By Sandra Scott
Nestled in the Black River Valley between the Adirondack Mountains and Tug Hill is a county where nature rules. Lewis County may not be on the travel radar for most people but, besides unspoiled woodlands, lakes, and rivers, there are many “gems” waiting to be discovered. Explore the wonderful surprises in this quiet corner of New York state. Lewis County is an all-season destination, a great place to get off the rat race and renew the mind and spirit.
1. Nature: Commune with nature in Whetstone Gulf State Park. The park is built in and around a three-mile gorge cut into the eastern edge of the Tug Hill Plateau. There are campsites, a man-made swimming area and trails, one of which circles the gorge. It is great for hiking and cross-country skiing. Rent a cabin on Lake Bonaparte named for Joseph Bonaparte, former King of Spain and brother of Napoleon, who purchased the land in 1818. Today this quiet lake is the perfect summer getaway with a marina, campground and rental cottages.
2. History: Constable Hall is an historic time capsule. The limestone mansion, built in 1810, was the family home for five generations. Fortunately, Constable Hall has much of its original furniture. The hall itself has remained unchanged in plan and architectural detail through the passing years. The beautifully restored 1896 Pine Grove Church with a unique interior is a non-denominational facility accessible to the general public. The General Walter Martin Mansion, also known as Greystone Manor, is being restored by the local historical society. Martin was an officer in the War of 1812, a mill owner, a politician, and the founder and promoter of Martinsburg. The Martinsburg Historical Society is restoring a one-room schoolhouse.
3. Museums: There are several small museums. In Lyons Falls visit the Pharmacy Museum located in the back of a working pharmacy and then the Storms-Bailey House Museum. Learn all about maple syrup production at the Maple Museum in Croghan; also in Croghan is the Railroad Museum. In the quiet Tug Hill town of Osceola is the North American Fiddlers Hall of Fame and Museum where visitors can enjoy free concerts on Sundays from the end of May until the end of September. The Mennonite Heritage Farm in Kirschnerville was home to three generations of the Moser family. The farm preserves the religious heritage of the Mennonite community. The historical society on Main Street in Lowville sometimes has displays and is the place for historical research.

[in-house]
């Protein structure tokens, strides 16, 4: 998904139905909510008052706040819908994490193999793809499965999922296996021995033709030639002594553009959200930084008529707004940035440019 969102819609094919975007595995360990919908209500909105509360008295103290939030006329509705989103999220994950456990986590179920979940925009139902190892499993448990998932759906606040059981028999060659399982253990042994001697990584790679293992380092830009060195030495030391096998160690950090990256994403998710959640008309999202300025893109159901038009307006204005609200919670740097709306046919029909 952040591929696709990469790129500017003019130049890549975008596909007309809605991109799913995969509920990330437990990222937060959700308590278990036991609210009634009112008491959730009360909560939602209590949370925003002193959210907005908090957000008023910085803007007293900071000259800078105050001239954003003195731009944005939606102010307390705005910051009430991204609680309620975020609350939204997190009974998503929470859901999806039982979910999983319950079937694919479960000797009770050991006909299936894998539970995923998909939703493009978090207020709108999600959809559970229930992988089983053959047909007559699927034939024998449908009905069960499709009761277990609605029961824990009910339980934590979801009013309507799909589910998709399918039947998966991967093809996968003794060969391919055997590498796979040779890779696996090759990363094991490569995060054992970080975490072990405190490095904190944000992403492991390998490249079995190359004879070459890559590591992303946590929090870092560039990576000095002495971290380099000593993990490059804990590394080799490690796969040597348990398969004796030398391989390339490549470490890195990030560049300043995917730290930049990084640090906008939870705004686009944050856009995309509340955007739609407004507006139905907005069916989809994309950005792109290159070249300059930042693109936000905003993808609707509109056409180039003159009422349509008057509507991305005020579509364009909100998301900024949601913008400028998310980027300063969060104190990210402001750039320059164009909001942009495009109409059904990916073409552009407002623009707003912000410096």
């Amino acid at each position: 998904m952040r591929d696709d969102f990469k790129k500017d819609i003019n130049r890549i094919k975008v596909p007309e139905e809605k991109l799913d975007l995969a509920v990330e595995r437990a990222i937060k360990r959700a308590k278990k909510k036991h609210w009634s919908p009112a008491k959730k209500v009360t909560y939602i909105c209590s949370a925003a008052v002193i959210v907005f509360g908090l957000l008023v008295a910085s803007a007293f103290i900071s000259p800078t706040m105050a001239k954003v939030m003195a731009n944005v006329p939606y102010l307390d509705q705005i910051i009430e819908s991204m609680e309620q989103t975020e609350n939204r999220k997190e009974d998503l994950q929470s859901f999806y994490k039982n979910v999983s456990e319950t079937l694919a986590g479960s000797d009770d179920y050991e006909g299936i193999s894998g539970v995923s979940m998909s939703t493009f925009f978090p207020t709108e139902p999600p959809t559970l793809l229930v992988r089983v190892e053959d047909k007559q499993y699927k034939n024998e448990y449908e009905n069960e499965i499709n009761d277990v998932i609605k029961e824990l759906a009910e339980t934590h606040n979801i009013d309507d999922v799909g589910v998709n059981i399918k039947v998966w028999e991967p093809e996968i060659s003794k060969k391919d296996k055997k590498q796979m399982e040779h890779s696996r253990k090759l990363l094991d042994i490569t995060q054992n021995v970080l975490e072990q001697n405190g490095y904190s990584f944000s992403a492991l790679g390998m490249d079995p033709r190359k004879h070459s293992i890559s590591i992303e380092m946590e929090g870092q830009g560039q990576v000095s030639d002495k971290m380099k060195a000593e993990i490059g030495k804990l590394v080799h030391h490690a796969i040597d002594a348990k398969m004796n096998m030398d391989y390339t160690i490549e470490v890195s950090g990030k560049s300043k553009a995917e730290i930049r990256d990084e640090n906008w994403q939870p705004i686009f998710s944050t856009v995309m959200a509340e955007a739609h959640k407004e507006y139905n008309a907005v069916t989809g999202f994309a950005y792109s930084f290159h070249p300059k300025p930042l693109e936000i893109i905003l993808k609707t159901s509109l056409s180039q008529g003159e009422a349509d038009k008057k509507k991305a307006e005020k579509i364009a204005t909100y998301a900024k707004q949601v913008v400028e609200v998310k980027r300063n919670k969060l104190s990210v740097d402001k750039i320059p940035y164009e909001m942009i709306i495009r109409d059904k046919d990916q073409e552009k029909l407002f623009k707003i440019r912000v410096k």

4. For foodies: No visit to Lewis County is complete without enjoying Croghan Bologna which has been made since 1888 by the Croghan Meat Market using a secret recipe. It is uniquely Lewis County. All manner of cheese is made locally and can be purchased at the Lowville Producers Cheese Store along with locally produced maple syrup. You can’t miss it. Next to it visitors will find a statue of a giant cow donning sunglasses. Don’t miss the county’s only winery, Tug Hill Winery, where they also have seasonal u-pick berries.